The Government’s Net Zero Review explains the economic benefits of reaching net zero and recommends key policies that would help the UK meet this goal. This summary outlines these opportunities and recommendations, and how they are relevant to non-executive directors
Key questions for NEDs
- Is our board only seeing the net zero transition as a risk, or are we also looking at it as an opportunity?
- Are key decision makers aware of key climate policy roadmaps and plans, and how this might affect our business?
- What changes can we make now so that we are ready to capitalise on climate incentives and opportunities that become available over the coming years?
- How can we leverage the UK’s comparative advantages throughout the net zero transition to remain competitive against international businesses?
- Can we do more to engage the Government, either as a business or through an industry group, to ensure that our concerns are reflected in reports like this?
What is the Net Zero Review?
The ‘Mission Zero’ Review, published on 13 January 2023, produced by the Department for Business, Energy, and Industrial Strategy (BEIS) and Chris Skidmore, examines economic benefits of decarbonisation in the UK and sets out key steps that could help the country reach net zero. The Review comes only 15 months after the Government published its Net Zero Strategy, which had numerous business implications summarised in our summary of what it means for non-executive directors. The Review builds upon the Strategy, aiming to inform Government plans with robust evidence in light of new social and economic challenges including the energy and cost of living crises.
To inform the Review, BEIS opened a consultation to hear from industry and civil society. Many businesses and industry groups, including Chapter Zero’s Board, took this opportunity to submit a response.
After assessing the economic implications of reaching net zero, the Mission Zero Review offers 25 policy recommendations (highlighted in bold below) for the Government to implement by 2025. The Review was independently conducted by BEIS, so the ‘25 by 2025’ recommendations may not necessarily reflect actual policy choices going forward. It nonetheless indicates potential future policies, and its independent nature means that policy recommendations may be resilient to political changes. For non-executive directors, the Review’s strong economic case for reaching net zero may be compelling in boardrooms, and its recommendations could help business leaders understand transition risks and opportunities.
Net zero opportunities
The Review begins by outlining how the UK can benefit from the net zero transition. Seizing net zero opportunities will have clear benefits for business and can help the UK stay competitive on the global stage, but will require transformative action across the entire economy.
|Reaching net zero offers clear economic benefits and business opportunities||The Review describes net zero as the ‘economic opportunity of the 21st Century’, citing research from McKinsey that suggests the climate transition could provide UK businesses with more than £1 trillion by 2030. Trends such as falling renewable energy costs show that the UK has already made significant progress. However, there is evidence of the country “not matching world-leading ambition with world-leading delivery”, in part due to a lack of consistency in policy and investment. Increasing consumer awareness is providing further incentive for businesses to decarbonise, while households and commercial property alike benefit from low costs associated with renewable energy.|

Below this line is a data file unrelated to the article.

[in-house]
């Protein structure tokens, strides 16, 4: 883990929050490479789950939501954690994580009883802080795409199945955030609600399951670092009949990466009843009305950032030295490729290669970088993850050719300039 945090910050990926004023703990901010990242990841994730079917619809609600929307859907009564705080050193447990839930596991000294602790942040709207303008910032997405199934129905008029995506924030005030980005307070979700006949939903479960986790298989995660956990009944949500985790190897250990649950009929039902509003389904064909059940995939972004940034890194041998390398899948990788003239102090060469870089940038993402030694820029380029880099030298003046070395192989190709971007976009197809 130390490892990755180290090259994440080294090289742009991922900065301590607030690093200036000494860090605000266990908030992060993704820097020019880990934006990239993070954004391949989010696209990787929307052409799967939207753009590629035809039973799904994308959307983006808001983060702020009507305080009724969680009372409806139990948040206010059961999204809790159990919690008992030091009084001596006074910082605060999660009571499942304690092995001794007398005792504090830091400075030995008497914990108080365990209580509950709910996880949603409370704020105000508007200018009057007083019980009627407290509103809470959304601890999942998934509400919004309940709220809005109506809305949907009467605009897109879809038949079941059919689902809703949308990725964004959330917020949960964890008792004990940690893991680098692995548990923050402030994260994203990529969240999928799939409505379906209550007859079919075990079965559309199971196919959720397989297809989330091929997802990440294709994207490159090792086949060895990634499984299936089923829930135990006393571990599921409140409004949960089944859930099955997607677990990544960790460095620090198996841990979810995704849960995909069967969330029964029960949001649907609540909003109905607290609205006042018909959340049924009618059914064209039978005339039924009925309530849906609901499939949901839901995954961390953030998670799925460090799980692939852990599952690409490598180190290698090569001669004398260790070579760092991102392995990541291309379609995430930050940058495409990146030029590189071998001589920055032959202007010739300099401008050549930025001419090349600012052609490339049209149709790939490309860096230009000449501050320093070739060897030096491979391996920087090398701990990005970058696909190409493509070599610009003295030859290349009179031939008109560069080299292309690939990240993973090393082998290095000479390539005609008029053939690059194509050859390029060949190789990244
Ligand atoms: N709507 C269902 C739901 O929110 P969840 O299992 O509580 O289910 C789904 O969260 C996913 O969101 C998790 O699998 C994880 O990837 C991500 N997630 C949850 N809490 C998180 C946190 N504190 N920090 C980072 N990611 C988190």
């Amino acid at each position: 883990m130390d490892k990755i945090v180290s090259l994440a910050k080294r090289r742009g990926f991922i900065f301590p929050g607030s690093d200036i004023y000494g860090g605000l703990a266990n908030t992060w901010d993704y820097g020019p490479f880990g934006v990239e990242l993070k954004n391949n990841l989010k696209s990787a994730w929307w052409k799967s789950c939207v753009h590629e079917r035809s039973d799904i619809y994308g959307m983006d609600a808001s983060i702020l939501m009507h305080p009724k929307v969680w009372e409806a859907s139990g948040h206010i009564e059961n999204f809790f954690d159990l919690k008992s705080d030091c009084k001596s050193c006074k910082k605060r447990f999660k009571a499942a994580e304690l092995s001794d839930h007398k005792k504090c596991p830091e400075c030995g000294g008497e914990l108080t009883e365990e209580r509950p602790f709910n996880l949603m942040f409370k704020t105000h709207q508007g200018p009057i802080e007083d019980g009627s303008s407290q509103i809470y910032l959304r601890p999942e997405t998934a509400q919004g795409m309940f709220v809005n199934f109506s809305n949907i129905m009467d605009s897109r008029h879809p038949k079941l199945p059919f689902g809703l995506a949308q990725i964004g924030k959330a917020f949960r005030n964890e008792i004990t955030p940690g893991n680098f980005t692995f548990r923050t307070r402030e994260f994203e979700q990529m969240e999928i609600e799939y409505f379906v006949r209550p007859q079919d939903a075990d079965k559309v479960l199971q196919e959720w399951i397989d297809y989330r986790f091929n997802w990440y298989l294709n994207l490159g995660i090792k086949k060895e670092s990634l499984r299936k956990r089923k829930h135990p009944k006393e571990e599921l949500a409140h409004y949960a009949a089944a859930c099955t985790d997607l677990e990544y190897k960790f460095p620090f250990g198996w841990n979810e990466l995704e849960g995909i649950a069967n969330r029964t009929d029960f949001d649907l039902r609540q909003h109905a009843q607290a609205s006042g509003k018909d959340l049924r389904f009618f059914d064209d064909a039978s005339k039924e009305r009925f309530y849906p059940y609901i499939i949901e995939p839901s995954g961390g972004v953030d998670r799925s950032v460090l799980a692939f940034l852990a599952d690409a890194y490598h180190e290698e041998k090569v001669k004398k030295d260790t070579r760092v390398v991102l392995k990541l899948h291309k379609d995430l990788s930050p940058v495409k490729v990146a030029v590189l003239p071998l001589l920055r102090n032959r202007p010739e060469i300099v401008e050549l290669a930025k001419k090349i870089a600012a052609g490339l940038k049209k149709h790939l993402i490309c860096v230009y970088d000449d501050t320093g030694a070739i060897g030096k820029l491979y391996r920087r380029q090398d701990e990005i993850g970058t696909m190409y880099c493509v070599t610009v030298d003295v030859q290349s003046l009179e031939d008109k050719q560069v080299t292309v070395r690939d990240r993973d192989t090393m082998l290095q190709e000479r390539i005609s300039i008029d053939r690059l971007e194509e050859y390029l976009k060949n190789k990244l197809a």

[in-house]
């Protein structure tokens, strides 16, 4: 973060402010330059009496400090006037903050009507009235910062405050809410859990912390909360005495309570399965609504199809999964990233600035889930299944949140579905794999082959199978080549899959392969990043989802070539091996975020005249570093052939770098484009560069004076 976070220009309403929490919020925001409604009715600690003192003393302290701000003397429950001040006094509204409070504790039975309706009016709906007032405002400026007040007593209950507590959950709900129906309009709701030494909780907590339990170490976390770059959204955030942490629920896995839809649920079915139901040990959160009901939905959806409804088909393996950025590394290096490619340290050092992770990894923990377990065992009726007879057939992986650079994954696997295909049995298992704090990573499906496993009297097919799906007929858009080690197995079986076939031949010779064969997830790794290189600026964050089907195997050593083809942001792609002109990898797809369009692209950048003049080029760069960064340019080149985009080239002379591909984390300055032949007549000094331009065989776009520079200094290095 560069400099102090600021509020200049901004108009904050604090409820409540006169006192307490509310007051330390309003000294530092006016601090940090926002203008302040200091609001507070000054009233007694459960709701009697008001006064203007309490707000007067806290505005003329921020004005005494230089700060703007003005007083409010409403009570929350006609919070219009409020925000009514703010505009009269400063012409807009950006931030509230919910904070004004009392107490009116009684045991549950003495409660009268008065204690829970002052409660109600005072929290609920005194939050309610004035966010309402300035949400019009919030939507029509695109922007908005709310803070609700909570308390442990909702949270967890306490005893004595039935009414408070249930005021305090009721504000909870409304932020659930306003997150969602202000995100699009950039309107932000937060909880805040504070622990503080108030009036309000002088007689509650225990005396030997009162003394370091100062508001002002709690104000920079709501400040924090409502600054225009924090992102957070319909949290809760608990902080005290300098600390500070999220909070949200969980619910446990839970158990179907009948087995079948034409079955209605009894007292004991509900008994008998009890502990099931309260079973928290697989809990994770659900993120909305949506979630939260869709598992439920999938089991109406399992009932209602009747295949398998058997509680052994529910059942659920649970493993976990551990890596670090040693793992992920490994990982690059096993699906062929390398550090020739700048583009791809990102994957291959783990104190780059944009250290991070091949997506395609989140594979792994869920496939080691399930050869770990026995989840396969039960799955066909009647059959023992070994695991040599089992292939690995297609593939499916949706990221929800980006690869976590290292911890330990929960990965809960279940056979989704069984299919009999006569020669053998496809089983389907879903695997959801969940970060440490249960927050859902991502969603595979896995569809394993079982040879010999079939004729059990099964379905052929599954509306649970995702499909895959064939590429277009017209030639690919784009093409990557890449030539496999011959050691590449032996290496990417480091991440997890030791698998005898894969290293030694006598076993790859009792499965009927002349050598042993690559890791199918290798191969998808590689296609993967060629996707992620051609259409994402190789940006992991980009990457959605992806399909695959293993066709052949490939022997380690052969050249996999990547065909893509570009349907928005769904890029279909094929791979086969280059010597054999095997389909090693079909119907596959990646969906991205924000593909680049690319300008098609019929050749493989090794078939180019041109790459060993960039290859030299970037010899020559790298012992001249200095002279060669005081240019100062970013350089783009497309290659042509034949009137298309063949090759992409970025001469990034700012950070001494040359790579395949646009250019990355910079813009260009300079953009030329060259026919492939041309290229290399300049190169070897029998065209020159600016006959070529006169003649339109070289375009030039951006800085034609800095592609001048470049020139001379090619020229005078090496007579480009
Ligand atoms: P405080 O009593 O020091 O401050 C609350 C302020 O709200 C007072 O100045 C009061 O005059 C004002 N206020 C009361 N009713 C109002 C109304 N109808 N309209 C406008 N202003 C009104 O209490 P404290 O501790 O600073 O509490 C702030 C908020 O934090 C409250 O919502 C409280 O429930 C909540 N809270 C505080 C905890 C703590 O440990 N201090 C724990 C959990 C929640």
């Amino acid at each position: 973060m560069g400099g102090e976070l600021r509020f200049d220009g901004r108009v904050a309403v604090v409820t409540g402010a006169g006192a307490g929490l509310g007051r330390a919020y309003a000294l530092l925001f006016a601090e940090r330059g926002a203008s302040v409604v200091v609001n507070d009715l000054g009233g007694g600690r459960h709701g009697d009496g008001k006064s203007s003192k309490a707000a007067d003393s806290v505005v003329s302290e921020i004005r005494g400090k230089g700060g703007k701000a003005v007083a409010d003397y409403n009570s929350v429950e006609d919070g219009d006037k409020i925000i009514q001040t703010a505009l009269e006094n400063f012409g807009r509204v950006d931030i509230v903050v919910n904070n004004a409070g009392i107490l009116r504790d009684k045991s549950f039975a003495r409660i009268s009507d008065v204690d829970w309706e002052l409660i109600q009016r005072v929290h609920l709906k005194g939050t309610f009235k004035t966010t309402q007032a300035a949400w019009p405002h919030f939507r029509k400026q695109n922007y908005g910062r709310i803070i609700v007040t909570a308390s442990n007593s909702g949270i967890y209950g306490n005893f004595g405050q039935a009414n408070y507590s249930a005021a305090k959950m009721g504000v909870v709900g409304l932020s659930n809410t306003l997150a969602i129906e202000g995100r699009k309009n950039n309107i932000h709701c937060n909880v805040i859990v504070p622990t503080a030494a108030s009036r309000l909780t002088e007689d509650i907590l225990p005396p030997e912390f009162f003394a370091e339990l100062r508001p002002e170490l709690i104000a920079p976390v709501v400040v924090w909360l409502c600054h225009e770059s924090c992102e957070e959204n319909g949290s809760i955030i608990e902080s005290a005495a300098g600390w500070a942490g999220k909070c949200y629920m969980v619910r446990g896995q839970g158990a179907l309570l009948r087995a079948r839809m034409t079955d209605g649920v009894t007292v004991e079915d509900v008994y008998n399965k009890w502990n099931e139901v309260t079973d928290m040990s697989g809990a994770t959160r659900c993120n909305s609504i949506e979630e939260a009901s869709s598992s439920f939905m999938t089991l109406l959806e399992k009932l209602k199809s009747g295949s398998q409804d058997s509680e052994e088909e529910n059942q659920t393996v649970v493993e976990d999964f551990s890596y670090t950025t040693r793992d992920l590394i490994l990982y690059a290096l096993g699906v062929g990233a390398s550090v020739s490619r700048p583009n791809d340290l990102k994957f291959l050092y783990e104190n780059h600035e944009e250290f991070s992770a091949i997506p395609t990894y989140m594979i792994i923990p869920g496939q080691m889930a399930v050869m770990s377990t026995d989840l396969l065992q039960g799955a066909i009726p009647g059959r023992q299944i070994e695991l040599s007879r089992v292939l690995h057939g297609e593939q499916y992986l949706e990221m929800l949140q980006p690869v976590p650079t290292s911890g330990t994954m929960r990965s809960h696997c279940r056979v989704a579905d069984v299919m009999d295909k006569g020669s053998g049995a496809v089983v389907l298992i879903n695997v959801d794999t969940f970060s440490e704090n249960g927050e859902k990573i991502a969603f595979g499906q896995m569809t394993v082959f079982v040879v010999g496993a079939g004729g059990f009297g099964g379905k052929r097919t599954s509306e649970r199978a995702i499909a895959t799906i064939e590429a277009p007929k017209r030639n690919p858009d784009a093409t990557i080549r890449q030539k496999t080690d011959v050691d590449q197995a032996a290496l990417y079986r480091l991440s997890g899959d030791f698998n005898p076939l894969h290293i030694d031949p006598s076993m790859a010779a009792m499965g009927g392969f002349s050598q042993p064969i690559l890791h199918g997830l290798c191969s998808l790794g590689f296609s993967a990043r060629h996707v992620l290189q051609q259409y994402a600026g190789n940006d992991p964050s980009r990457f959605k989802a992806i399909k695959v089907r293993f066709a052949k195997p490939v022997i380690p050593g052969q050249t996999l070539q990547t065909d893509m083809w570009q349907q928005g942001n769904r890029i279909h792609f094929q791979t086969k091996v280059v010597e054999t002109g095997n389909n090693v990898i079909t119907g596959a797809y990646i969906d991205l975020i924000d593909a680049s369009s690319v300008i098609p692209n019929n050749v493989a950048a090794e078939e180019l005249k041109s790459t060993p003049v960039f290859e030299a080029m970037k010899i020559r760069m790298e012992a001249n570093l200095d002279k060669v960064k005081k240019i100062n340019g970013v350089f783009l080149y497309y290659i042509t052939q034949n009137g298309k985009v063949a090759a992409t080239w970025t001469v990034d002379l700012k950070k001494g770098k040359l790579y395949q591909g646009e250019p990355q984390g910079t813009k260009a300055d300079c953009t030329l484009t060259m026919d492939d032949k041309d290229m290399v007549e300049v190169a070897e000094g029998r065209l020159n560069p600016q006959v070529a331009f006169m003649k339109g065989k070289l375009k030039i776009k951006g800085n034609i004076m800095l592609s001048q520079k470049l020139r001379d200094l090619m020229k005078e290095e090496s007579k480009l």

|The UK can use the net zero transition to boost its global standing||As the first G7 country to legislate for net zero emissions, the UK has often been a climate leader amongst major economies. In addition to this legal framework and a broad public consensus about the urgency of climate change, the Review notes that the UK is well-positioned in areas such as offshore wind, carbon capture and storage, and green finance when compared to other advanced economies. As other countries scale up their ambitions, “we must act quickly, and in collaboration with our international partners, to cement the UK as a prime destination for international capital and unlock export opportunities for UK businesses”.|
|There are opportunities in every sector of the economy and every part of the country||The Review explains how a wide range of sectors – from finance to construction – are integral to the net zero transition. Accelerating climate action will bring financial benefits to both businesses and workers, but hesitation could cause demand for high-skilled, high-paying jobs to shift elsewhere. In their responses to the consultation, businesses and industry groups pointed to a lack of Government clarity and support as a barrier to action, particularly for small and medium-sized businesses. The net zero transition’s benefits can also be geographically diverse. Scaling up renewable energy and other emerging industries can bring benefits to many local communities, but must be accompanied by sufficient funding and resources from central Government.|
In the challenging economic and social context currently faced by the UK, a rapid shift towards net zero offers much needed investment, competitiveness and job creation opportunities for UK businesses and investorsNick Molho, Aldersgate Group
Net zero policies and what they mean for business
The Review lists 25 policies (highlighted in bold below) that the Government could implement by 2025 in order to capture the benefits outlined above. The recommendations may not all be implemented, but business leaders should see them as indicators of potential changes to the UK’s policy landscape, and consider how they might guide their businesses to take advantage of relevant opportunities.